Dear Judge Drewdy: How do I get a good internship? | Opinion


“Dear Judge Drewdy,

I worked all semester trying to get an internship for the summer (or at the very least the next school year) but to no avail. I am an A student who participates in several extracurricular activities, but I can’t even pass the interview. Am I doing something wrong? What should I do if no one accepts me?

Rejection — among the many all-too-familiar modern problems of straight men indiscriminately with Tinder profiles — remains by far the most personal blow for anyone yearning for a corporate apprentice. A simple email containing the words “no” or “moved on with –” can elicit the most drastic thoughts of inadequacy. Did I choose the right major? Am I destined for mediocrity? Did my parents prepare the basement for the long term?

But I’m here to help keep those thoughts at bay. As undistinguished as this straight man may be, I hope that at the end of this exhausted list, I can make you a distinguished candidate for any company (or perhaps another relevant entity). But first, let’s start with the basics:


The presentation of a CV is, above all, essential to find yourself in a room with your potential interlocutor. Think of it as an extension of yourself in costume – the first impression you give when you walk into a room. The slightest typo in a resume will always end up in an interviewer’s room, right in the office trash can.

So pick yours up in the trash and clean it up. To do this, you’re going to want to steal a nice online version and copy/paste your qualifications into it.

Where can I find a good resume template? Oh, if only there was a hyperlink that could take me to a thousand resume templates I could build on (hint hint). Even googling”[desired career] Resume samples + templates” should do the trick.

Finally, flower the descriptions of the job descriptions you have written. Better yet, find the job description of your previous job and copy/paste that wording into your own resume. The result of this particular wording will be bold and pedantic, but it will make your resume sound like a corporate giveaway too good to be true – because it is.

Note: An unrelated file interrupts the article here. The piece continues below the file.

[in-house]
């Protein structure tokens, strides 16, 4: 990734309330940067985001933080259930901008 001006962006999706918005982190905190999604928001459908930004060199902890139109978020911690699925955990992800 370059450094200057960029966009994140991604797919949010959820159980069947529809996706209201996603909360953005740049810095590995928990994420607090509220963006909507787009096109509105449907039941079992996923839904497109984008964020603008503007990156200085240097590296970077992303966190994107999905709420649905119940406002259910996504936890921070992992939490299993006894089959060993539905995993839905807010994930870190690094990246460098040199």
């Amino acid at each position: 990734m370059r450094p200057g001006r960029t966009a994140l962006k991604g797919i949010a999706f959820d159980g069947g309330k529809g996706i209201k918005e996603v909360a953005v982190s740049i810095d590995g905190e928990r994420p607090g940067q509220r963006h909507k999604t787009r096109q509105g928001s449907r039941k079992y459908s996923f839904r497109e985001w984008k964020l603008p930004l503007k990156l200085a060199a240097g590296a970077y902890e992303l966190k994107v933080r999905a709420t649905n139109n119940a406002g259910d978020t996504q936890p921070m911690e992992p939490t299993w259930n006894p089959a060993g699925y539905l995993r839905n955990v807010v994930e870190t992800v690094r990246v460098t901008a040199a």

A brief word on CVs (for Cirriculum Vitae, whatever I know).

While a resume serves as a quick-and-dirty version of who you are professionally, the resume is the black box, the telltale cover of the wonderful utilitarian zombie that you are. Go ahead and add an experience you might not even have considered yet. Add it. Dove deep on YouTube one night and accidentally learned C++? If it’s relevant to the job, of course.

Here is another link for more examples.

Letters of motivation

Cover letters are a cumbersome practice that some companies have considered an optional addition to their application lately.

They are not.

Even if an application says a cover letter is optional or doesn’t require one, send one anyway. This will serve the dual purpose of personally introducing you to the hiring manager and showing you as the ideal and most qualified candidate for the job (and let’s be honest, even if you’re not). Printing a personal letter will be a game changer.

You can find templates and examples here.


It’s like Facebook — bear with me. Train yourself to think that anyone uses it. For your purposes, that rings true. Use it. Thank me later.

In essence, it is a walking business portfolio. This will attract KU alumni to connect as well as parties interested in hiring.

Try it. Live. Laugh it. To like.

Resources and Connections

Reach! Your teachers and advisors are dying to help you and see you succeed. Even if a company, friend, or mentor doesn’t have a “please disturb me” sign stapled to their back, take the initiative and ask them if they can help you. to achieve your goals. Better to be boring than sorry.

But more importantly, stay alert and alert to opportunities. LinkedIn and Indeed post internship applications every week. Keep an eye on the University Career Center webpage as they post internship opportunities, job fairs, and even courses to take that serve as internship and college credit.

An internship or career search can feel like adding another three-hour class to your schedule led by a professor eager to watch his students suffer. But by all means, persevere. Success in anything comes at the cost of failure. So go ahead and have the courage to fail at every step until you get there.

A burning question to ask? Report it to the court at [email protected]


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